Student Assembly leaders cap final term by publicizing budget, organizing Student Liaison Committee
SA has spent or plans to spend $19,785 overall for the 2020-2021 academic year, and has created the Student Liaison Committee to improve communication between the student body and Board of Trustees.
In their last term of leadership, Student Assembly president Cait McGovern ’21 and vice president Jonathan Briffault ’21 have publicized the SA budget and announced the creation of a Student Liaison Committee to the Board of Trustees.
In an interview during the spring SA campaign period, Briffault said that SA’s release of the budget on Instagram came in response to “blatantly and obviously incorrect” information being circulated on social media. After being made aware of the misinformation, Briffault said he and McGovern decided to post to the SA Instagram to clarify the budget to the student body before the election.
“We felt that it was important in order for the election to be run in a fair and impartial way for those numbers to be available,” Briffault said.
According to McGovern and Briffault, in a normal year, SA would draft a budget proposal months prior to the start of a new academic year, and after receiving a percentage of the student activities fee — determined by the Undergraduate Finance Committee — would then decide how best to allocate a yearly budget of around $60,000.
However, Briffault noted that this year has been an “outlier” because the College allocated funding to SA on a termly basis rather than the usual yearly basis. This year, the UFC allocated 4.5% of the total student activities fee — $10,980 per term — to SA.
McGovern explained that after UFC dispensed SA’s termly budget one week before the start of spring term, SA had a limited time to devise a plan for the funds. According to McGovern, because SA did not ultimately use all of its allocated funds for the fall and winter quarters, the leftover money rolled over into the spring term, meaning that the total funds allocated to SA over the course of the year totalled $19,785.
Major spending items, according to the budget, have included initiatives to reduce food insecurity on campus — such as the “Boxed” food pantry and the Coop grocery program — as well as the Dartmouth Coach vouchers program. This spring, McGovern and Briffault anticipate that SA will use the entirety of its 21S budget to cover the costs of a pilot student mental health application and a menstrual product project, programs that SA plans to launch this term.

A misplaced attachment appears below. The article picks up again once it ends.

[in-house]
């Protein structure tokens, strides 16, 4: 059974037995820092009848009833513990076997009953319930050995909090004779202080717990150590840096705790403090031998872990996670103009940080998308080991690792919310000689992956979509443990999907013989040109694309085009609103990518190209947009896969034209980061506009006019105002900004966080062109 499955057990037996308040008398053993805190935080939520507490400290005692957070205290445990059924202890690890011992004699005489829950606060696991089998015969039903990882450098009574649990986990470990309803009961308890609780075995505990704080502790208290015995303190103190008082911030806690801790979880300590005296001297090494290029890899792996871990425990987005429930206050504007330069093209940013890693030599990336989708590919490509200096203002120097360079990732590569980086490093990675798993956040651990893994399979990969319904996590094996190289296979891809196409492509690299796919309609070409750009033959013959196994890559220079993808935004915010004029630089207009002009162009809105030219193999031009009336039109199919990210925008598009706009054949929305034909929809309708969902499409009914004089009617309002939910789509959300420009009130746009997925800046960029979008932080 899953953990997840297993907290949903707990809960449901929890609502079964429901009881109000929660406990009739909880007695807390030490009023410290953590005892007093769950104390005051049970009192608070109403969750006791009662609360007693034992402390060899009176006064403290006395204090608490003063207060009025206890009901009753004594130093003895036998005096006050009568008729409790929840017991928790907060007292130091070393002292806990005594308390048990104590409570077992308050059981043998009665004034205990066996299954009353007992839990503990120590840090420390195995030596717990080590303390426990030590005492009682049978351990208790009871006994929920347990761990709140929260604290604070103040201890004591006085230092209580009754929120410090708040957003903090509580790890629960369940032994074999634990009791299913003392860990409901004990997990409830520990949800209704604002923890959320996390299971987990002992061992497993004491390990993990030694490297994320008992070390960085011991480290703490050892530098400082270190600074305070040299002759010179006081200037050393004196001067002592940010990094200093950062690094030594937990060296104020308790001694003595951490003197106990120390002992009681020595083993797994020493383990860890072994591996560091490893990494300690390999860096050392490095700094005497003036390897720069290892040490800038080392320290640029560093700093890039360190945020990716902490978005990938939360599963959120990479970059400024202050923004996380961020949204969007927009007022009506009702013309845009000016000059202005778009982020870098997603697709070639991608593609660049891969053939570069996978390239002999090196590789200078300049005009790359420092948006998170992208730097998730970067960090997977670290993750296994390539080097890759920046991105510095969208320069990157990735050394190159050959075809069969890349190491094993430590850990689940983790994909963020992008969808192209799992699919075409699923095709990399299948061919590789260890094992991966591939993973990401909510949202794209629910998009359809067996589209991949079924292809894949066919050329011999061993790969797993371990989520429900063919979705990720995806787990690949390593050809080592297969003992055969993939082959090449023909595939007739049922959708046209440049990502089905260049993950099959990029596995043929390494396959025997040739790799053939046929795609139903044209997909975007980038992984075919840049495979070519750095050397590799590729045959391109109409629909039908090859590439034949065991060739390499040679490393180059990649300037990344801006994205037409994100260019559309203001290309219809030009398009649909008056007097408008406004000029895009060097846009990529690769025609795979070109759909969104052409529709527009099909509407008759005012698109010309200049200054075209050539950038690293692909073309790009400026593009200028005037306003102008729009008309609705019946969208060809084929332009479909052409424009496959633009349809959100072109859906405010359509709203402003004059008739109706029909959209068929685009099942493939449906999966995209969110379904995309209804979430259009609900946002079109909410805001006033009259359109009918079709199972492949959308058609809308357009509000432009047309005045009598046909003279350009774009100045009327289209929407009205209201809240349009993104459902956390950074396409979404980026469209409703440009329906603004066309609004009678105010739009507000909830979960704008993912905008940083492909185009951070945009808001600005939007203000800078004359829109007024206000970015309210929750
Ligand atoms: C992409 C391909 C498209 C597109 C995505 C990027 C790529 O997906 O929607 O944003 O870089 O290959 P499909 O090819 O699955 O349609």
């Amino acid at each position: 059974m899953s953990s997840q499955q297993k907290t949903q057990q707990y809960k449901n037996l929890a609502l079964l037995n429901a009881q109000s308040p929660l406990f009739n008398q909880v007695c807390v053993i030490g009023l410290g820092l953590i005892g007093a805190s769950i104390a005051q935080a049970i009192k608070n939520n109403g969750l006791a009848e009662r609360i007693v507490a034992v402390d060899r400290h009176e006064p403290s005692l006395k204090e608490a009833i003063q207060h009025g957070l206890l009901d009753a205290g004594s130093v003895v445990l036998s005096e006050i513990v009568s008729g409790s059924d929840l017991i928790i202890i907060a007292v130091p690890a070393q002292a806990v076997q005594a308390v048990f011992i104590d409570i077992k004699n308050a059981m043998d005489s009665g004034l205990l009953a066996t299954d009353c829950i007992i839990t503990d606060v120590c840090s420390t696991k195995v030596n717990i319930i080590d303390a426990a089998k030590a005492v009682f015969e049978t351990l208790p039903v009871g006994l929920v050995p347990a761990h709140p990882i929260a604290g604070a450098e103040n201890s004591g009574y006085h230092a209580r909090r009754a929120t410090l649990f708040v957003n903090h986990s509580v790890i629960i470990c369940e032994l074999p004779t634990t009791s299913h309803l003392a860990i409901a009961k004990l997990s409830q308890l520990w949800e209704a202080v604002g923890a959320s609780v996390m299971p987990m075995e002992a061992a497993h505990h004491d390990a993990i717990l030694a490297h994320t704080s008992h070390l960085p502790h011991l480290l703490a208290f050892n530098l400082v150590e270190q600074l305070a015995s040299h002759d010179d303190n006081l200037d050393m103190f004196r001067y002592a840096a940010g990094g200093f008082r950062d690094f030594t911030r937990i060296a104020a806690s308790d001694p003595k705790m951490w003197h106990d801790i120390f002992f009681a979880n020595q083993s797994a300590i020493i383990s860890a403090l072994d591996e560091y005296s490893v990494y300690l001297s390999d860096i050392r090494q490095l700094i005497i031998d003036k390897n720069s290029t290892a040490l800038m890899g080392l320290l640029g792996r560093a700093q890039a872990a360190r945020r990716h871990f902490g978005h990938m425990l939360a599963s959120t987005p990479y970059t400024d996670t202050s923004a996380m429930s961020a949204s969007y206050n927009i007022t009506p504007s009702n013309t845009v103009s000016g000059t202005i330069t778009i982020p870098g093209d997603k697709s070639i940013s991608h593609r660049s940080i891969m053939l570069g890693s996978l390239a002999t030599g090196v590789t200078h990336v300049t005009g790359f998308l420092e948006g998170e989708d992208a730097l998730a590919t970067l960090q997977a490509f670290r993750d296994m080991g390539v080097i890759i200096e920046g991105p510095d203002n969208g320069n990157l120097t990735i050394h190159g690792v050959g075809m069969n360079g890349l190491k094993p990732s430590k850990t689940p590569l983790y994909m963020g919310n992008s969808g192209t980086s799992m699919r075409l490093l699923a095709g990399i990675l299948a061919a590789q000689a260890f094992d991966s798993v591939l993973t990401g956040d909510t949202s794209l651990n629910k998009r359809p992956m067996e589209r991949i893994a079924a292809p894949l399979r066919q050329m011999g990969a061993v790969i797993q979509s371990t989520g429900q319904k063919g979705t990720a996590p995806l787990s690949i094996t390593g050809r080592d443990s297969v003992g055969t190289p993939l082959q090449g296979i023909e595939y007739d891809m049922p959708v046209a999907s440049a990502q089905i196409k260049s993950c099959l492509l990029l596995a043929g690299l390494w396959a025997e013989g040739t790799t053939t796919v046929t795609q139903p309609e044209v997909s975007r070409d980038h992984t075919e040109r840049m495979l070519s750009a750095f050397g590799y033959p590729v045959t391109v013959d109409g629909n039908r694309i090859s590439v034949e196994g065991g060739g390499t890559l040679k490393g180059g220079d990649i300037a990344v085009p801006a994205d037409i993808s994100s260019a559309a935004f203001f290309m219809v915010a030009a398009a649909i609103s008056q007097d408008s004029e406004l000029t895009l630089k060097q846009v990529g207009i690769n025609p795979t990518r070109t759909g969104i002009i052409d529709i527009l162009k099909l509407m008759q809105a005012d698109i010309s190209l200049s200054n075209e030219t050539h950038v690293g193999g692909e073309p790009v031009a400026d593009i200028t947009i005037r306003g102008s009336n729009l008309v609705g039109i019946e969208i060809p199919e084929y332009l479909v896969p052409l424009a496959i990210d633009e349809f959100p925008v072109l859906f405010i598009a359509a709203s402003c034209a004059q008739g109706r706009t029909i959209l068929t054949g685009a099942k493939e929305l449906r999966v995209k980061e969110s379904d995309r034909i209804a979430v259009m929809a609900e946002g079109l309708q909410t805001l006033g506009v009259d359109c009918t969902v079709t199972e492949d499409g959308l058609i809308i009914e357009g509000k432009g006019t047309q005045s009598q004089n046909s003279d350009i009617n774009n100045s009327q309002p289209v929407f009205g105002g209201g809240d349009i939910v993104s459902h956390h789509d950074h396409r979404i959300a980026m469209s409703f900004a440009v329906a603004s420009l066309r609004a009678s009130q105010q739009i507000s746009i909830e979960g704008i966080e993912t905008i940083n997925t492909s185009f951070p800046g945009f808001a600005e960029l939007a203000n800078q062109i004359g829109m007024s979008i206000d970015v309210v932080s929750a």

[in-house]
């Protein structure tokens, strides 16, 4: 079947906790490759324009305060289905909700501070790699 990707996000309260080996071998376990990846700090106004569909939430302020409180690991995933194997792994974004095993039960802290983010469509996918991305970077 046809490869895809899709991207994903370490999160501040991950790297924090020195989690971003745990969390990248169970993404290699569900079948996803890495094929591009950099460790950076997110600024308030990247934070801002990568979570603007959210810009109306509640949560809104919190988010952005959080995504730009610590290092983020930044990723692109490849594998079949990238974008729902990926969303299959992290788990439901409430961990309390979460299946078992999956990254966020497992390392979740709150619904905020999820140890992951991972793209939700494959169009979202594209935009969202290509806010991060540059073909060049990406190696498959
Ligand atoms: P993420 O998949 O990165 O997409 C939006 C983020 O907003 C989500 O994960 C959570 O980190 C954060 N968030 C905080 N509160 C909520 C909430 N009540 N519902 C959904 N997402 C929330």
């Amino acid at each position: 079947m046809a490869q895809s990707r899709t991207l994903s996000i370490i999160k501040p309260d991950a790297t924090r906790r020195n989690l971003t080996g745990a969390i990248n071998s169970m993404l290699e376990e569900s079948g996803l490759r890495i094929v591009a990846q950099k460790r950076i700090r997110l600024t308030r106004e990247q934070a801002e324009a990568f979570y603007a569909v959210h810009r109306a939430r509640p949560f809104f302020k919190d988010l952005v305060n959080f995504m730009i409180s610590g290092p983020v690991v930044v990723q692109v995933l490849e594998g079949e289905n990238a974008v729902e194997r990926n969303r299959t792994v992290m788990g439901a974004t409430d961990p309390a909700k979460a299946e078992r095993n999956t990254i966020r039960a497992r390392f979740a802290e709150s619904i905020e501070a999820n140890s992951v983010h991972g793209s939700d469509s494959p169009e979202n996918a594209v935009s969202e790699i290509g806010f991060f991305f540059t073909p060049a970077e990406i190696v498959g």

Additional SA budget items this spring include $3,500 in payments to EPAC for the fall and spring campaign seasons and gift cards sent to students who filled out an SA-sponsored survey on economic inequality.
Through Boxed, an initiative to reduce food insecurity on campus, SA has supplied over $3,000 of food to the Dick’s House food pantry for students in need, McGovern said. Through the Coop voucher program, SA distributed 70 $35 Coop gift cards each — worth $2,450 in total — to students staying on campus over winterim who indicated their need through a Google form.
“We spent about $6,000 this year trying to address [food insecurity] on campus because we know that there’s a huge need in our community for this work,” McGovern said.
The Dartmouth Coach voucher program, according to Briffault, “basically provides free… tickets” to Boston on the Dartmouth coach. According to the budget, SA provided 65 vouchers worth $38 each.
Vicky Escalona ’24, who received a Coach voucher in the winter term, said that although the allocation of the SA budget towards the voucher program helped to cover her transportation costs, the voucher only applied to buses going to Boston. Escalona said she believed SA should have dedicated half of the money it spent to New York coaches.
“I live in New York City, so it didn’t make sense to go to Boston and then pay the money and spend the time to go from Boston to New York,” she said. Ultimately, Escalona said her parents had to drive to Boston to pick her up so that she could spend spring break in New York.